Exposure and sense of threat have been associated with stress symptoms, yet these relationships have not been clarified during the peritraumatic period. We investigated the mediating role of sense of threat in the link between exposure to rocket warning sirens and stress symptoms during wartime, and the effect of severe mental illness (SMI) status and gender on this mediation. A 30-day twice-daily smartphone-based intensive assessment of exposure to sirens, sense of threat, and peritraumatic stress symptoms was performed during the 2014 Israel–Gaza conflict. Participants included 182 highly exposed individuals with or without SMI. Multilevel structural equation modeling analysis was performed, with SMI status and gender as confounders. Exposure affected the level of peritraumatic stress symptoms both directly, b = 1.07, p <.001, 95% CI [0.32, 1.82], and indirectly, b = 0.78, p <.001, 95% CI [0.24, 1.33], through sense of threat. The effect of sense of threat on stress symptoms was larger in the SMI group, b = 0.86, p <.001, 95% CI [0.31, 1.40]. Gender did not have a significant effect. Sense of threat has a key role in symptom development during the peritraumatic timeframe. Intervention and prevention efforts should start early and focus on promoting a sense of safety, particularly with people with SMI.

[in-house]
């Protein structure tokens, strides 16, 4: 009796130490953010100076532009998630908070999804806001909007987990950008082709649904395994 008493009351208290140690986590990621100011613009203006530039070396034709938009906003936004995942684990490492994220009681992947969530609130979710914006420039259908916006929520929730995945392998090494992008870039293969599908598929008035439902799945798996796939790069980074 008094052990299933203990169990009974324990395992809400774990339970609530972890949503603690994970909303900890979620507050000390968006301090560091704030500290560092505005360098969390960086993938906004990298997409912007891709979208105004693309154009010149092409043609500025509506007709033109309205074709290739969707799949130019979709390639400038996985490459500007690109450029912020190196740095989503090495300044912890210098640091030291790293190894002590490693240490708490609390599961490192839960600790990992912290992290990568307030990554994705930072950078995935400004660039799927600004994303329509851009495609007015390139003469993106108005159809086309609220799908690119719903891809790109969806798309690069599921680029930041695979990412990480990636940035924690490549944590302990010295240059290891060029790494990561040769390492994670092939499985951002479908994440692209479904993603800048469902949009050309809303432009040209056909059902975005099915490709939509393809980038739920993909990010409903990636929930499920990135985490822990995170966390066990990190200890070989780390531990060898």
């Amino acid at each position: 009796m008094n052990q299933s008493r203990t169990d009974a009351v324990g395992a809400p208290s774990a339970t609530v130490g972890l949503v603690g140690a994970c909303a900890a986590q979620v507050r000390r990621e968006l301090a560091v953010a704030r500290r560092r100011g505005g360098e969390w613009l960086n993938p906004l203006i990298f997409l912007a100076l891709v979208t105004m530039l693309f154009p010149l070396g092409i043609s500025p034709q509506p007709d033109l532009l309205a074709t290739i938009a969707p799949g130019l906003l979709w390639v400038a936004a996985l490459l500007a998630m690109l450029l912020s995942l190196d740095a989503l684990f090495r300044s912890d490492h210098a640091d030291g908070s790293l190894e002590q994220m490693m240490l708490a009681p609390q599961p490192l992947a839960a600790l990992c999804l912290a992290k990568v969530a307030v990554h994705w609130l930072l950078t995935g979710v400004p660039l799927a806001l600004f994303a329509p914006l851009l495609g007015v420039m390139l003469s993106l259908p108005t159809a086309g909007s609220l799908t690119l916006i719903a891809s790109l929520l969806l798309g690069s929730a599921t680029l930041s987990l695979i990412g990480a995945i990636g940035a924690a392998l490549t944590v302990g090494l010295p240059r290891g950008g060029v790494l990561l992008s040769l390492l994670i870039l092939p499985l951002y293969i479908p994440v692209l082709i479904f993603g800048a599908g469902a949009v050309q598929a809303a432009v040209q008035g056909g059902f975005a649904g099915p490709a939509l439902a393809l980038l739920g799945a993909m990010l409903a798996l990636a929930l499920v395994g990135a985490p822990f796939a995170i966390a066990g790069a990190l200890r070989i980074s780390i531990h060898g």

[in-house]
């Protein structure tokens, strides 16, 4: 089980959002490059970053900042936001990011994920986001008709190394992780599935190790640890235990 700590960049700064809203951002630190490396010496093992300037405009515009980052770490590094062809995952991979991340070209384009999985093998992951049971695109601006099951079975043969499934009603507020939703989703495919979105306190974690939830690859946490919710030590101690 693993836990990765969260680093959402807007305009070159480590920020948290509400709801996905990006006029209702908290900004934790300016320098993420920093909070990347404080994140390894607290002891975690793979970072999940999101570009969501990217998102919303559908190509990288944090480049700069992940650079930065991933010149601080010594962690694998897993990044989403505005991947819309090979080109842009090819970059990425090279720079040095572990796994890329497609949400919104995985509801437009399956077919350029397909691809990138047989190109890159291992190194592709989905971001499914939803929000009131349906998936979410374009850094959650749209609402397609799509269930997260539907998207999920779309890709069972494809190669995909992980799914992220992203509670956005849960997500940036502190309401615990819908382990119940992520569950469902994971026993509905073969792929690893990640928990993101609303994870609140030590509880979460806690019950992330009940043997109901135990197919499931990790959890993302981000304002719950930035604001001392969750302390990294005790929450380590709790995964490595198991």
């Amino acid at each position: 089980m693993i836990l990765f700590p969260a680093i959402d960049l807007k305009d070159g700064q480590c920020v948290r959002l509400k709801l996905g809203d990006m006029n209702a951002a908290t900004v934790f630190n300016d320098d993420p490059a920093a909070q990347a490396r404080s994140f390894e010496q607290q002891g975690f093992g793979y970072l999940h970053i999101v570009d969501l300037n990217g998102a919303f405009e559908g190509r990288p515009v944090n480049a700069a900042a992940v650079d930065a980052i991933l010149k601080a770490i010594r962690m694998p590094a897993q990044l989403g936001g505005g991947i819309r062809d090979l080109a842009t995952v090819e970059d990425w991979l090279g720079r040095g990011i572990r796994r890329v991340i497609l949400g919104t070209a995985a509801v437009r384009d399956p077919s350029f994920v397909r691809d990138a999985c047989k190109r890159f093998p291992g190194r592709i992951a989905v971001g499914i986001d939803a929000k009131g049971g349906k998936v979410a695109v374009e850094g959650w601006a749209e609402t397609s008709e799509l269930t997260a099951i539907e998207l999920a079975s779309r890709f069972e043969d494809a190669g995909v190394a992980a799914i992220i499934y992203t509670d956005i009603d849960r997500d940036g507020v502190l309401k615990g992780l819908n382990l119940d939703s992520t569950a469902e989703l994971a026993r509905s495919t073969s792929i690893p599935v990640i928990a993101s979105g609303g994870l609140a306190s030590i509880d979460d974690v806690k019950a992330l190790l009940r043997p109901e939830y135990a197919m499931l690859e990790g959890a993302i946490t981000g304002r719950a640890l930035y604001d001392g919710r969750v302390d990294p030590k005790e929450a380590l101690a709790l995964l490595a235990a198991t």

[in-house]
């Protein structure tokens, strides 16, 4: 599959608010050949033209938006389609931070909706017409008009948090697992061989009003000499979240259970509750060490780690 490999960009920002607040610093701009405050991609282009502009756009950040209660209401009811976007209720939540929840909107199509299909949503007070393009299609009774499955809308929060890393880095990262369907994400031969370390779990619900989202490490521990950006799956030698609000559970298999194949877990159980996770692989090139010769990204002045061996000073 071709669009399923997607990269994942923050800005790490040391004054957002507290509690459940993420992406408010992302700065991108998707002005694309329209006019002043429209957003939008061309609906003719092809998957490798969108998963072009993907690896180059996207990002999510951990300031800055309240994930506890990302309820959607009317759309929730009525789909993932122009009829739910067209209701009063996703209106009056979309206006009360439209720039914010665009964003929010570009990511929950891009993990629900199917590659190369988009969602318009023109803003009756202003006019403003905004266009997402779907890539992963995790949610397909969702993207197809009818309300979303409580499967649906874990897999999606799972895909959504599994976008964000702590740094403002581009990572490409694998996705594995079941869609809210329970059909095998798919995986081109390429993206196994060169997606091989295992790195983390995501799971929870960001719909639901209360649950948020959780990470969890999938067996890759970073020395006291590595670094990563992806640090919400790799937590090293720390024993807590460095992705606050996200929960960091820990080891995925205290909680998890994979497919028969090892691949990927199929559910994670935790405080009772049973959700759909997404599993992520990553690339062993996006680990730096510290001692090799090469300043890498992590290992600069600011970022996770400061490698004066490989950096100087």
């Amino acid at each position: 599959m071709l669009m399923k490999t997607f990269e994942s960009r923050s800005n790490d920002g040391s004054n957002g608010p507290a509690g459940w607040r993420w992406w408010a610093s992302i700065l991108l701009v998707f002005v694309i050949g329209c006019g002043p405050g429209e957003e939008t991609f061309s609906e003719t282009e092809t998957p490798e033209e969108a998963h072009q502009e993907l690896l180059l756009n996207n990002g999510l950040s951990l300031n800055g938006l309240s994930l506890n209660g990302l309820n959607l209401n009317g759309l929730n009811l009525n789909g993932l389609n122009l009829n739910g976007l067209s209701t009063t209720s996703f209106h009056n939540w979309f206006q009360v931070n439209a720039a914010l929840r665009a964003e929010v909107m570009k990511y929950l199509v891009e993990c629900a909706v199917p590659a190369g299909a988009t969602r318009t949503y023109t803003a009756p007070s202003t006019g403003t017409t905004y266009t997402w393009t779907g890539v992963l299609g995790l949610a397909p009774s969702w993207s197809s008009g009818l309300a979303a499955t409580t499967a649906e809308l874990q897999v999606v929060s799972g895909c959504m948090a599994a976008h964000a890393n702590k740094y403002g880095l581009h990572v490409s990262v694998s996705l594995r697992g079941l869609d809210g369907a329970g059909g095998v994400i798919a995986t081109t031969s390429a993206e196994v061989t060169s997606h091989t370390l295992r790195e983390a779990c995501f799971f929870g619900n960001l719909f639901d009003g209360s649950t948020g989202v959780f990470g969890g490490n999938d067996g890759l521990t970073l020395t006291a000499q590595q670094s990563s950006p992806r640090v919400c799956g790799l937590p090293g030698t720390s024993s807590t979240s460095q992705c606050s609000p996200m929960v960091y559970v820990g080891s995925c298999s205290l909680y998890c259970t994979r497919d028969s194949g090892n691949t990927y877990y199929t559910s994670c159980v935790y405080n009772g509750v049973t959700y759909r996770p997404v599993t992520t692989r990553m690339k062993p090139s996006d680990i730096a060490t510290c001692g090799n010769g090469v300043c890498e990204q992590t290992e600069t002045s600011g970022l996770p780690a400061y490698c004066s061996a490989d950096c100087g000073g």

Bibliographical notePublisher Copyright:
Copyright © 2017 International Society for Traumatic Stress Studies
ASJC Scopus subject areas
- Clinical Psychology
- Psychiatry and Mental health